This year, Christians in Aleppo will greet Easter with joy
By Eva-Maria Kolmann
IN RECENT years, Easter has been a sad occasion for Aleppo’s Christians; Good Friday was ever-present, and the light of the resurrection seemed far away. Only last year, Sister Annie Demerjian told international Catholic charity Aid to the Church in Need (ACN) that “our children get coffins for Easter.” This year, she is able to sound a note of joy.
She told ACN: “Thankfully, we feel a lot safer. The bombing has ended. On this Easter feast I am so happy, just like all the other Christians who will be celebrating it in peace after so many years of war. Now we feel a lot safer as we go to church and come back from church. We thank God that the situation has improved. I wish that all the people who fled could return to their restored houses by Easter next year. I hope that peace and love will gain the upper hand in our country so that we can all be united once more.”
This is what two lay people in Aleppo had to say:
Lina Nalanand: “What we have been through is difficult and painful, but of course we cannot compare it with the suffering of our Lord Jesus Christ. The resurrection of Christ gives us hope, strength and the victory of life, which is why we always say, ‘If God is for us, then who can be against us?’”
Rana Idelbi, an elderly woman: “This is an incredible feeling for me. I know that I am getting old, but I am just as excited as the children on the feast days. It is true that we are tired and afraid and there have been many martyrs; we have cried and many of our brothers and relatives have left because of the war. But even under these circumstances, I knew that the Lord is always with us and my faith has grown. I pray with more humility than before and I know that the Lord is with me and with all of us.”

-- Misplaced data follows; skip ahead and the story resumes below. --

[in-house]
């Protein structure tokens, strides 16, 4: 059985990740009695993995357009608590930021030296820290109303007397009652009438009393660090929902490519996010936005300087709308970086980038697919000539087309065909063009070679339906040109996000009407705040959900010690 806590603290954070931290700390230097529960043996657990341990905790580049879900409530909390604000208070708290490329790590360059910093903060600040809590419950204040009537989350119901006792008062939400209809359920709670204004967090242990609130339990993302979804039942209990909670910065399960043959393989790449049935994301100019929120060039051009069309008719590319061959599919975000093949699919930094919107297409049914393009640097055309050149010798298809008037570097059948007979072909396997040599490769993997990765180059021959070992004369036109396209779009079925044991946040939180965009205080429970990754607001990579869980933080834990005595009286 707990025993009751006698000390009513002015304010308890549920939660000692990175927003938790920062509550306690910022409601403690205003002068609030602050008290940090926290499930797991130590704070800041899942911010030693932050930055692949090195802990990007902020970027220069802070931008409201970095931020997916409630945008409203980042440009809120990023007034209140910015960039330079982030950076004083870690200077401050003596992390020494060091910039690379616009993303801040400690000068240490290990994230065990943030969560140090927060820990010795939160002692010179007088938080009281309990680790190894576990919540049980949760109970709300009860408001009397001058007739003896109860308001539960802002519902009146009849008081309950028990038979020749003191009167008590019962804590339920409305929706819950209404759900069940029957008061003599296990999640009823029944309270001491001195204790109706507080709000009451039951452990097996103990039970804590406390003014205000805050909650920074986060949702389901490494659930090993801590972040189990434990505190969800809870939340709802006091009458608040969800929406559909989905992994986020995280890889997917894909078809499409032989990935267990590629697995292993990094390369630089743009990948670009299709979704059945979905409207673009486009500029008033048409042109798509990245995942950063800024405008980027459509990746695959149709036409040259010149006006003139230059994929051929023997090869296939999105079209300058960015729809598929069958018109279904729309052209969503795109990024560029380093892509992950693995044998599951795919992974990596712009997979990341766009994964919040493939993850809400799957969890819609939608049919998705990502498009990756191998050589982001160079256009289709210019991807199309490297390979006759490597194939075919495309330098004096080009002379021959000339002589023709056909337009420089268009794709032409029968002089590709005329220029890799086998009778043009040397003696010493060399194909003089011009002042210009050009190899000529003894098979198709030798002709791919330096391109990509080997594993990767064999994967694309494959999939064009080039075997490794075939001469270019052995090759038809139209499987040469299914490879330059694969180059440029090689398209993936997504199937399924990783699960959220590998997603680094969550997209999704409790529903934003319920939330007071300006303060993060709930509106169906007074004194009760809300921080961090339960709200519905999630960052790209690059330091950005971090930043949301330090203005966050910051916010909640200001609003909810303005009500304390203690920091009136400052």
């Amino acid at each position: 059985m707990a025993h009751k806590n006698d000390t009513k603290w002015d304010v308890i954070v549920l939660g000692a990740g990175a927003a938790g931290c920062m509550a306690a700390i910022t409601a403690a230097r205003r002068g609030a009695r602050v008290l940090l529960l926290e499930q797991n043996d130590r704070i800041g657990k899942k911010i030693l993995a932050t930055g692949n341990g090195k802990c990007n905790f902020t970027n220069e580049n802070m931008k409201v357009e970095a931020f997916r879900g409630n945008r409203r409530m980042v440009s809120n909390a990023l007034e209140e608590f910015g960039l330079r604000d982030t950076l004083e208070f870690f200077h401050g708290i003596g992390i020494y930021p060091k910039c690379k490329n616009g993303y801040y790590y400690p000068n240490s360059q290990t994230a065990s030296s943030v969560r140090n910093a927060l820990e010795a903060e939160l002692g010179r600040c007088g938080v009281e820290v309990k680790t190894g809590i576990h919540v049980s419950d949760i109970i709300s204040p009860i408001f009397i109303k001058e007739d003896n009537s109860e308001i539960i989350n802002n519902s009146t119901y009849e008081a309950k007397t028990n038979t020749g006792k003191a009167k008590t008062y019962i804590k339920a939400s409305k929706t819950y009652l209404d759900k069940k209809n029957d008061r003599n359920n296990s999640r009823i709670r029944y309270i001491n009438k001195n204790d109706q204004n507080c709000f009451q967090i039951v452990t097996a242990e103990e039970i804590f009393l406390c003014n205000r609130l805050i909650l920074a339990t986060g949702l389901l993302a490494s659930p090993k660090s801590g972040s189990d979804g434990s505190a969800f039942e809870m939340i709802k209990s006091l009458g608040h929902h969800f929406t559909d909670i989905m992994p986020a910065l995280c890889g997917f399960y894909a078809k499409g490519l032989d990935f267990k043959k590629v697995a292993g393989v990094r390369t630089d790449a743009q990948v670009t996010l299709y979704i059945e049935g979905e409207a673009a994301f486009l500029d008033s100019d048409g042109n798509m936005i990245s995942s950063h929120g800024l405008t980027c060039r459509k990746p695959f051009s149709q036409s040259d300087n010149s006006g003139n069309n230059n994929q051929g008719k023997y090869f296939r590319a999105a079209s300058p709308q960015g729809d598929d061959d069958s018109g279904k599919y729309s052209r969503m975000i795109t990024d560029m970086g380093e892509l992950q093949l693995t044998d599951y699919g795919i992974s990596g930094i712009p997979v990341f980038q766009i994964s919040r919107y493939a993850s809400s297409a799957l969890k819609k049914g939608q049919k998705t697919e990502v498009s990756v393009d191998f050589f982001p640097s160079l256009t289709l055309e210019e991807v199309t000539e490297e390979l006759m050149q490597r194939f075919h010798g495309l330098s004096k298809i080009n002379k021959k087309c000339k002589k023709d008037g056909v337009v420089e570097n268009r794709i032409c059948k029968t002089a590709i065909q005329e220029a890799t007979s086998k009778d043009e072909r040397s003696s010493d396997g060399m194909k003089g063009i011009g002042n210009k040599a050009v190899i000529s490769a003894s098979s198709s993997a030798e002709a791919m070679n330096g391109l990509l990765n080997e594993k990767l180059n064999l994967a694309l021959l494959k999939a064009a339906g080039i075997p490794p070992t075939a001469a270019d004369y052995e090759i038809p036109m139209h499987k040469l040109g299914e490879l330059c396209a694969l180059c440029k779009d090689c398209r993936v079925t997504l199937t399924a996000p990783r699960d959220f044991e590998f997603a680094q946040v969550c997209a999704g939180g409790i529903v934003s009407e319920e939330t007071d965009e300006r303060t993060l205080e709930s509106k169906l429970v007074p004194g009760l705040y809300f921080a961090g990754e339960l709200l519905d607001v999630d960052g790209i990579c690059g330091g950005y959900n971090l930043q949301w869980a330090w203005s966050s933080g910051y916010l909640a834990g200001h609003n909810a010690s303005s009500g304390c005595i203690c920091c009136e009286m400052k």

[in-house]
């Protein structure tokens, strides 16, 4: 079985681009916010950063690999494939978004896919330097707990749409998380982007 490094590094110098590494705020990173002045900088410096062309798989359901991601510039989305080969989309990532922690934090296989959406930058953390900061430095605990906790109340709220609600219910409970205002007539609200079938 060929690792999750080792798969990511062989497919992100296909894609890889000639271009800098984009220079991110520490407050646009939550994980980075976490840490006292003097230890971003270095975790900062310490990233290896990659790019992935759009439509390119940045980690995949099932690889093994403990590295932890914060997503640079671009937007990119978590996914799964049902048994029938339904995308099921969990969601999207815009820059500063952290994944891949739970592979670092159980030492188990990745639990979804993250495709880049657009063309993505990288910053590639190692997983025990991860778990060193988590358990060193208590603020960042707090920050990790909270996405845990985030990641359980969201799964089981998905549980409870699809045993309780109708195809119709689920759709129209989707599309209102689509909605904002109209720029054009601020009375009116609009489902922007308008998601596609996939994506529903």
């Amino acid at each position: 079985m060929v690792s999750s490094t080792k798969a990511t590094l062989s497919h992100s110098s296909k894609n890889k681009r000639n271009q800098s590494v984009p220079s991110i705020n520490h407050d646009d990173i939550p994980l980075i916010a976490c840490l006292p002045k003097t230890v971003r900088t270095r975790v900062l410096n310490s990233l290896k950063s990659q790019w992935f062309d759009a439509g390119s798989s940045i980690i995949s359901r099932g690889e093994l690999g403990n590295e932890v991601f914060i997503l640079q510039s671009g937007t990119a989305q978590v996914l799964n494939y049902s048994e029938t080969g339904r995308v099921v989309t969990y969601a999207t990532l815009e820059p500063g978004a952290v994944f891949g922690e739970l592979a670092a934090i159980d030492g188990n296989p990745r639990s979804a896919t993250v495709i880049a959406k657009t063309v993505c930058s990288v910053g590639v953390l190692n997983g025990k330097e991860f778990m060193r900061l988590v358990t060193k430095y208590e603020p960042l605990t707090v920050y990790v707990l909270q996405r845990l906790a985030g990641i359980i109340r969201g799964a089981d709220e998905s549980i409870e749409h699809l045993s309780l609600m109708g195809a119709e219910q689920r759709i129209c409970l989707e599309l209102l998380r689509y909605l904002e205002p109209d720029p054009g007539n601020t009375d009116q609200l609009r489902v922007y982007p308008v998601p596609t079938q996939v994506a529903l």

There are an estimated 40,000 Christians among the remaining inhabitants of Aleppo and surrounding areas. These are the ones who were not able to flee the city, either because they are too poor or because the relatives to whom they could have gone had already left the country.
For months, Aleppo was surrounded on all sides by the Syrian army, which, supported by the Russian air force, was fighting against the rebels for control of eastern Aleppo. Media reported on the bombardment of eastern Aleppo, but there was scant coverage of rebel attacks on western Aleppo. These were carried out with sophisticated weapons, reported Sister Demerjian, and caused many civilian casualties and widespread fear and terror.
The Christians in Aleppo still feel very isolated and the security situation remains tenuous, but the people are committed to stay because of their faith. Destitute, with scant supplies of food and basic commodities, shortages in medicine, electricity and water, they turn to their Churches for help—these are now working together well in distributing emergency aid.
ACN is cooperating closely with the local Churches and is supporting several projects in Aleppo. Since 2011, the organization has granted some $20M in emergency and pastoral aid to support Christians in Syria.